The Watchtowers of Kaiping: Liyuan Garden

The Watchtowers of Kaiping: Liyuan Garden

The Kaiping Diaolou are fortified multi-story watchtowers and residences originally built to protect rural villages. Most were built from the late 19th century to the early 20th century, with a fusion of Chinese and Western architectural styles, by returning immigrants with wealth acquired overseas.

The earliest diaolou were built in the Ming Dynasty as a response to banditry and floods. Building reached a peak during the Warlord Era of the 1920s and 30s. More than three thousand diaolou were built, with approximately 1800 remaining in the Kaiping countryside. Most were abandoned after the Communist Revolution. Some are being maintained by families who now live in other countries.

There are three kinds of diaolou: watchtowers, communal towers built as temporary shelter in an emergency, and residential towers built by rich families as fortified residences. Fortified residences became a way for owners to showcase their wealth, with families and clans competing to build the grandest and tallest towers with modern materials and features at the time. Building was financed by Chinese immigrants returning from the West, Hong Kong and Malaysia, who incorporated Western architectural features, like domes, arches, and Roman columns into the structures. Local builders sometimes worked from postcards sent from abroad. UNESCO designated the Kaiping Diaolou and Villages a World Heritage Site in 2007.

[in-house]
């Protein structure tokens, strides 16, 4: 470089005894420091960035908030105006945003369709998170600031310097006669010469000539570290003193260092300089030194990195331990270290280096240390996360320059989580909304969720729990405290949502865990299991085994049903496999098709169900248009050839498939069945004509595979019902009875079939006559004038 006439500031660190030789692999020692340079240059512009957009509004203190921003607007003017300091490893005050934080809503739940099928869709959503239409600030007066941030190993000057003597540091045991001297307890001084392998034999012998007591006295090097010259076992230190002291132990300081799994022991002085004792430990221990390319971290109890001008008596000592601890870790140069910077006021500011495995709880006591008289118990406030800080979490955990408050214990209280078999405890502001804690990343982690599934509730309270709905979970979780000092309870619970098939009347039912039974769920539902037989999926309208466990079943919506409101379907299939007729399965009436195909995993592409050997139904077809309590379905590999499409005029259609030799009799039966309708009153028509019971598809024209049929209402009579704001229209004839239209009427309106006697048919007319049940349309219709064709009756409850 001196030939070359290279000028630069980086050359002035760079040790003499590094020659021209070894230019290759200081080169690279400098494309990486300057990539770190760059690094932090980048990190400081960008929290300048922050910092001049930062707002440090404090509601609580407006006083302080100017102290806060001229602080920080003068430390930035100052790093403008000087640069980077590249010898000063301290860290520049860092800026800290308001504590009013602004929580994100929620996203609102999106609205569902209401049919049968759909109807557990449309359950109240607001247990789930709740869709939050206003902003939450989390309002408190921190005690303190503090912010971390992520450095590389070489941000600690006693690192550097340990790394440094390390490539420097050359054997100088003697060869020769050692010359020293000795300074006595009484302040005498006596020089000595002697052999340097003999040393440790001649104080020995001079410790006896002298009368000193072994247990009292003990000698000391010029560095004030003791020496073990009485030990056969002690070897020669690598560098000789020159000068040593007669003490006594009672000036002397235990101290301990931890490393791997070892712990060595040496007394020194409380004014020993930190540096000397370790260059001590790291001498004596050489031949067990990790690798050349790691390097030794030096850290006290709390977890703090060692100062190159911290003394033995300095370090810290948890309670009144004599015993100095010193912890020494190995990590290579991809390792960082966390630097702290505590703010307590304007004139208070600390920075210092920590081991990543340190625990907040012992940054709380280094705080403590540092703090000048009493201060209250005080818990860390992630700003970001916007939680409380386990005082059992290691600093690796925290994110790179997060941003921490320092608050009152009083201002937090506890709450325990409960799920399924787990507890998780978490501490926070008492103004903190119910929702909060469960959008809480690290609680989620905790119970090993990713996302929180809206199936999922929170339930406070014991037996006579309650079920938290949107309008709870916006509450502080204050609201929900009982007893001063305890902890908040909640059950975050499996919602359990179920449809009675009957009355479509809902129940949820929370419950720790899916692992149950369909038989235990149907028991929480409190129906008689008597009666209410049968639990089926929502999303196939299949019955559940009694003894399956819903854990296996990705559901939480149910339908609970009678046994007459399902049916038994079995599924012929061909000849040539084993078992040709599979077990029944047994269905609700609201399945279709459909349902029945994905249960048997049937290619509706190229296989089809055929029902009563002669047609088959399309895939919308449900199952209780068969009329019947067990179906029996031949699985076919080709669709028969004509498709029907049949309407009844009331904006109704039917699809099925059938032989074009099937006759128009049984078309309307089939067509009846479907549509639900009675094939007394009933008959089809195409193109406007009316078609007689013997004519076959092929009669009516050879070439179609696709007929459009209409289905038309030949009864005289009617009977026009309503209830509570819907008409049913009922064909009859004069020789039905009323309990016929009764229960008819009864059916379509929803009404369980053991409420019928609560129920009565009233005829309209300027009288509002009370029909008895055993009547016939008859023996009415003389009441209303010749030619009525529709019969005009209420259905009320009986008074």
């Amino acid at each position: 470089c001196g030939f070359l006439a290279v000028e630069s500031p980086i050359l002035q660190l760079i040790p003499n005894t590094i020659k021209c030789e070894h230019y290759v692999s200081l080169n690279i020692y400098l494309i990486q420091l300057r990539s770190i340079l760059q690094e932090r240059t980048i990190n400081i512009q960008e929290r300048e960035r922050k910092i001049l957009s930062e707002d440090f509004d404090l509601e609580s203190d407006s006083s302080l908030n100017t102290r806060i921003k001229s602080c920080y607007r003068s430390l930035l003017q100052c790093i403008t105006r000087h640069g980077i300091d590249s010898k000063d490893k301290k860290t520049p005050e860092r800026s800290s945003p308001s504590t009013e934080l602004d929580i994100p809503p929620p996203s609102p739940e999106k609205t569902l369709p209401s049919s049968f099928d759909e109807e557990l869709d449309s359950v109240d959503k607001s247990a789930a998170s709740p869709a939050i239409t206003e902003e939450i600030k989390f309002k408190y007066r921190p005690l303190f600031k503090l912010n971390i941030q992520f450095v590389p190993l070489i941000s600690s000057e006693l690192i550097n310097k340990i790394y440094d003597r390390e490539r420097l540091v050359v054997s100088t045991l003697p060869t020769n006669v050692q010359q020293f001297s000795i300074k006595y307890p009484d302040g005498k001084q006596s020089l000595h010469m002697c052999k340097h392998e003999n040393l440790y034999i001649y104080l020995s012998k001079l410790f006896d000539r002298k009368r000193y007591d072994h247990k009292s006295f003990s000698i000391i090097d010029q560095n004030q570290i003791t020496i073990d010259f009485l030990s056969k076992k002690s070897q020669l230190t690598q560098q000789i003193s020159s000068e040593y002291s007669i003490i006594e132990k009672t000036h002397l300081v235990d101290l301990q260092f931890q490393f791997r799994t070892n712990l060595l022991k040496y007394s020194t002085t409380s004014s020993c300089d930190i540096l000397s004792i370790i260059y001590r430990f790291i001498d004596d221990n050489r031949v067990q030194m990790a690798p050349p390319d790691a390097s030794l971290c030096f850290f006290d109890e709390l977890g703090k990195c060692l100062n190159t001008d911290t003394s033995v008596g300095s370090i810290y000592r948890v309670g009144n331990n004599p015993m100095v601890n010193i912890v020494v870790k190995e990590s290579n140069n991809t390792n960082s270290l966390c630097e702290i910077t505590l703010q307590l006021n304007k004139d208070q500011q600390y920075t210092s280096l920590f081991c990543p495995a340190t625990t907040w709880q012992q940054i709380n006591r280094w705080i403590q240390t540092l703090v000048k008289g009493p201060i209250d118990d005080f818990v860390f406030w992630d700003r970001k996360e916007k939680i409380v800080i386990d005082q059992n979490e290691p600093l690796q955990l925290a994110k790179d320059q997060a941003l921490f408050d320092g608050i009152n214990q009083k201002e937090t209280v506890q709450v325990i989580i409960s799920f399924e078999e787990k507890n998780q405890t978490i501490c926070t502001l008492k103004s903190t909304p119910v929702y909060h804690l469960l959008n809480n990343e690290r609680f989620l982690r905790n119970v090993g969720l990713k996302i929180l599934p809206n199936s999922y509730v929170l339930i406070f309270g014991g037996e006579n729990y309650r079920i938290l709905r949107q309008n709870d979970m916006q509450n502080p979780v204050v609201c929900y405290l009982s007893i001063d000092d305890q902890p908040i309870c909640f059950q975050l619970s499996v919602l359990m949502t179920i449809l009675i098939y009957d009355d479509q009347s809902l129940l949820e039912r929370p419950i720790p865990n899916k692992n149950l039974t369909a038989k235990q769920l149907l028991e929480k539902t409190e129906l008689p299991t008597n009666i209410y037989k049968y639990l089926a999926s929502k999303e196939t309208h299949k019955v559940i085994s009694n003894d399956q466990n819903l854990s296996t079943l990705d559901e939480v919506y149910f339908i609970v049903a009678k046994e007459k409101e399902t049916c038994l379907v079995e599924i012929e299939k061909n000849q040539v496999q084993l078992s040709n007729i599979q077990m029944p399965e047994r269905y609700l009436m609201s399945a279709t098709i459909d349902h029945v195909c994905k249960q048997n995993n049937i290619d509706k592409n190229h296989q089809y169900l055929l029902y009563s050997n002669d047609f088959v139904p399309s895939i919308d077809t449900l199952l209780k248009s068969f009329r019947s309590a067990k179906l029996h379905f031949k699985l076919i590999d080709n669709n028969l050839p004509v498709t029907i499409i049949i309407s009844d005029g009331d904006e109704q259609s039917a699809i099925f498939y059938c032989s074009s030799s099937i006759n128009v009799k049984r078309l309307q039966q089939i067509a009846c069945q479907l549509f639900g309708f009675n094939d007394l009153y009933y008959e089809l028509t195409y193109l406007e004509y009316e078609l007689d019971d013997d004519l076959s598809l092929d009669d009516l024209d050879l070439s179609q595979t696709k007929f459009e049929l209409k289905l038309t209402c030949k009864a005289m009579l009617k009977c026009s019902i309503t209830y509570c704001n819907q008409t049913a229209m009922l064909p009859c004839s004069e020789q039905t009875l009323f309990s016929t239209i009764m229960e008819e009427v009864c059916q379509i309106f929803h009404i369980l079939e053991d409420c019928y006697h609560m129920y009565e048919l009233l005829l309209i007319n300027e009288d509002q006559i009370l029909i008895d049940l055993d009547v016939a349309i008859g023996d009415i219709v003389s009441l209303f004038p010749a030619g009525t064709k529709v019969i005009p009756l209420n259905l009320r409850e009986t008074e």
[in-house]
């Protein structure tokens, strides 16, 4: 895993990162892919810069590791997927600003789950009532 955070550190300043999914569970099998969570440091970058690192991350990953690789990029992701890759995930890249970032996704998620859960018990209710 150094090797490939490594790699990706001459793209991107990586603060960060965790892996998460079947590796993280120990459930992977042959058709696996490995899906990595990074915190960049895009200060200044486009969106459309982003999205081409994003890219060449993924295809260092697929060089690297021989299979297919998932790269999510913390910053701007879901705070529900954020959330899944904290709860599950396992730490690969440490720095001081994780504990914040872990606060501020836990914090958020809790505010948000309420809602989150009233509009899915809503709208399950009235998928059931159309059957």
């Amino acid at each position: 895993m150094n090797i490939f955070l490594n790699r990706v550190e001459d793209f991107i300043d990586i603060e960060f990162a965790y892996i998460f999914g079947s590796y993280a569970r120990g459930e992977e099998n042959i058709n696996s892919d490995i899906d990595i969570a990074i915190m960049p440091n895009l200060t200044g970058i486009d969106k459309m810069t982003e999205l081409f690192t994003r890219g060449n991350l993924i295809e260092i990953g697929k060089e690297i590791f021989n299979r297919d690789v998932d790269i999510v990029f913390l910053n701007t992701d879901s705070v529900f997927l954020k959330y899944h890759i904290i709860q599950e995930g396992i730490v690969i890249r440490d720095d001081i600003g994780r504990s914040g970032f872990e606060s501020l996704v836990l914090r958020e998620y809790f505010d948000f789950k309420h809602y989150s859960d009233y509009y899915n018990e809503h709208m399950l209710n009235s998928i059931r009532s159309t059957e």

Kaiping Diaolou | Liyuan Garden Entrance

Liyuan Garden or Li Garden was our second stop on a day trip to Kaiping from Guangzhou. We also visited Zilicun, Majianglong, and Jinjiangli village.